This goes on in your neck of the woods too, huh? This is from a church “planters” or disgruntled ex-members play book. As a Pastor, I would call the new Pastor and let him know what his new member is doing. If the new Pastor has any ministerial ethics, he will address the situation with the new member.

5 Mark Lamprecht December 12, 2013 at 9:34 am

W4TMN Were some who left trying to tear apart the Sunday School class?

6 Mark Lamprecht December 12, 2013 at 9:35 am

@JD Thanks for the well-thought out comment.

7 Mark Lamprecht December 12, 2013 at 9:36 am

Stuart Houston One of the things that makes these ethics questions so intriguing is that they normally show there truly is nothing new under the sun. Thanks for the comment.

8 Tim Scott December 12, 2013 at 9:51 am

I think this occurs with more regularity than anyone would necessarily want to admit.  As for how I would handle the situation, I would go with #4 or at least some variation.  A thought that struck me as I was reading the scenario was, even if the guy was accurate in his assessment of the direction of the local church, there are right ways and wrong ways to separate from the local church, not sure this is one of them.

9 W4TMN December 12, 2013 at 10:35 am

Mark Lamprecht W4TMN Mark Lamprecht W4TMN Not directly.  Ours was a little more complicated.  It was the Sunday School teacher that left.  He left by sending an email to the entire class that he would not be back as their teacher the following Sunday (email was sent on Friday) because he found that the Orthodox church was purer in their worship and he was leaving as it resonated with him.  As a result, the entire class was left questioning what we were doing wrong.  He has since cut off communication with everyone.  I was saddened as he never spoke to anyone in church leadership about his concerns. While not actively recruiting for his new church, his actions caused a disruption and I recently heard one of the students from that class tell someone that he wished he could talk to the former teacher because he had concerns regarding our pastor’s use of various Bible translations within his sermon.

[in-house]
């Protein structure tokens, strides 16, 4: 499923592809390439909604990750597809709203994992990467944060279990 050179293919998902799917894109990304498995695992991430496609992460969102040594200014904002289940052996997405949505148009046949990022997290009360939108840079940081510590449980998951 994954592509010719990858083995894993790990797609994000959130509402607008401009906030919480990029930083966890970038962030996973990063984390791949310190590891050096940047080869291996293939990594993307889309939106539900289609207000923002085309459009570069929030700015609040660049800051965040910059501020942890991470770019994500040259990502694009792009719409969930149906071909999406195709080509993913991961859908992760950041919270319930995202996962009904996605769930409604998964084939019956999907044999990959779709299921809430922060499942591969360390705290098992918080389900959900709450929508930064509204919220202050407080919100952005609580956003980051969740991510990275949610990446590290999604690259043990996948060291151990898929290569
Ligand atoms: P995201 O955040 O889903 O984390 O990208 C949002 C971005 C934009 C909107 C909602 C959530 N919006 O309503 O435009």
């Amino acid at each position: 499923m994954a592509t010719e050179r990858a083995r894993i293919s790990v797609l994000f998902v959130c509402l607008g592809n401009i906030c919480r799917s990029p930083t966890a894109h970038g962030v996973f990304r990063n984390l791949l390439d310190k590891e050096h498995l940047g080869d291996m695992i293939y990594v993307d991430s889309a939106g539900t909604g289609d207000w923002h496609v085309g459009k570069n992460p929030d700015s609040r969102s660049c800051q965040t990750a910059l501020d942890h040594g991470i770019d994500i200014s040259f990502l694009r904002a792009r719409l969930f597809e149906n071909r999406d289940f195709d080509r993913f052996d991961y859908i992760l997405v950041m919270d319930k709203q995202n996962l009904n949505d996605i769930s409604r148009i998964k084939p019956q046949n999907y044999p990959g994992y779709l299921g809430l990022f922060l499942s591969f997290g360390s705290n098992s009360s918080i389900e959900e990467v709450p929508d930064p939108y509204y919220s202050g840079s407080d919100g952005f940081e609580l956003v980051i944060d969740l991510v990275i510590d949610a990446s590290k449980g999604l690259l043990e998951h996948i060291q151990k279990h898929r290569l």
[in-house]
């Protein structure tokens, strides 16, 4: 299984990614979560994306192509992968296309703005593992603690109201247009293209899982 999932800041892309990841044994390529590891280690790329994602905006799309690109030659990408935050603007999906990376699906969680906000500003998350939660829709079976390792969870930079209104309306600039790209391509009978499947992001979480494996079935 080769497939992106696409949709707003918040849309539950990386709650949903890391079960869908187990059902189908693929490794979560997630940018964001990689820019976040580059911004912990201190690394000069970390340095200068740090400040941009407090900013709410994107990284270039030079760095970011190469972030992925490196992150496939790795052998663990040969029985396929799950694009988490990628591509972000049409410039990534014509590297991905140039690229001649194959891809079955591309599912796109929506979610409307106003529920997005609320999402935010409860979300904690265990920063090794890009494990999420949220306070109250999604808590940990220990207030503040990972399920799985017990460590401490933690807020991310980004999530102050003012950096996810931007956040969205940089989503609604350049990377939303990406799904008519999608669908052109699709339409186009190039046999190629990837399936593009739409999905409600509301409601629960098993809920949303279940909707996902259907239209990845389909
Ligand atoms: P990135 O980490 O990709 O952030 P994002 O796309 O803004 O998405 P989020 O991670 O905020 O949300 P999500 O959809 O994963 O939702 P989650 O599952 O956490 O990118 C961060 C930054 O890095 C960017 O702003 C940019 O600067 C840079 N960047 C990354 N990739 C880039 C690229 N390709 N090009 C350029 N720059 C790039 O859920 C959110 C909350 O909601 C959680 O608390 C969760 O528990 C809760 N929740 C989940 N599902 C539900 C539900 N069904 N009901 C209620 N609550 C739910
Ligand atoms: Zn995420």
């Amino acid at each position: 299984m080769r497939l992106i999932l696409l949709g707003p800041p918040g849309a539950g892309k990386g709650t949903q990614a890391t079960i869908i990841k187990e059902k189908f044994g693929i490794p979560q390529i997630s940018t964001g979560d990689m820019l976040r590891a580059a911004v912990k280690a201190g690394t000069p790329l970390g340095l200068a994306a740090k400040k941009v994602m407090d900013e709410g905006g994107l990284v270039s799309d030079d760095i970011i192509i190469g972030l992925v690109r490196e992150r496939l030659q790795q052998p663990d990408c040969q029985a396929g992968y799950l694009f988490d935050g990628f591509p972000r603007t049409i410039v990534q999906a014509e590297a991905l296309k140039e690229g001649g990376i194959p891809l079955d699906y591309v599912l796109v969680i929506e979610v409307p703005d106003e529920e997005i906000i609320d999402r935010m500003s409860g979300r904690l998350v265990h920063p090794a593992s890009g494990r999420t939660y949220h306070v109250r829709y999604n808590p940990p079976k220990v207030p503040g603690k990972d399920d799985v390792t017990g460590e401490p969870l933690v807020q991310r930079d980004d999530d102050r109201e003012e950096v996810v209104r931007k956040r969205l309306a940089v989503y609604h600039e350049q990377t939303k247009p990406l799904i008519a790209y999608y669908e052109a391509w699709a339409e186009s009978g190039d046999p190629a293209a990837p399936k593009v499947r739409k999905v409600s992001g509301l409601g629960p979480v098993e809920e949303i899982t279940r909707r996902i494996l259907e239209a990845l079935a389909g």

10 snag1983 December 20, 2013 at 4:00 pm

I couldn’t help but think of 1 Corinthians 3 when I read this. “For when a one says, I belong to Paul, and another, I belong to Apollos, are you not [proving yourselves] ordinary (unchanged) men? We may not say a mans name, we say Church of Christ, Baptist, Methodist. whatever, To think that there is an ethics question when a brother in the Lord asks us to fellowship makes us out to be ordinary.

11 GK November 16, 2014 at 10:53 am

I would ask what his differences were with the church leadership. SInce they aren’t stated, though, this hypothetical projection seems to be about him inviting people from his old church to his new church for a Bible Study.

Visiting another church is fine, but a Bible Study at another church will regularly lead people away from . I would try to talk with everyone who has been e-mailed, especially those who are thinking of visiting, and make sure they’re aware that if he invites them to join the church he has started attending, he may be trying to negatively affect the church leaders with whom he had differences.

At some point, it might become necessary to know this man’s differences with the church leadership. It is possible for church leaders to make mistakes, or worse, as I’ve found. If the man who left is trying to invite people away, I would bring it to the attention of the church leadership where he would then be attending.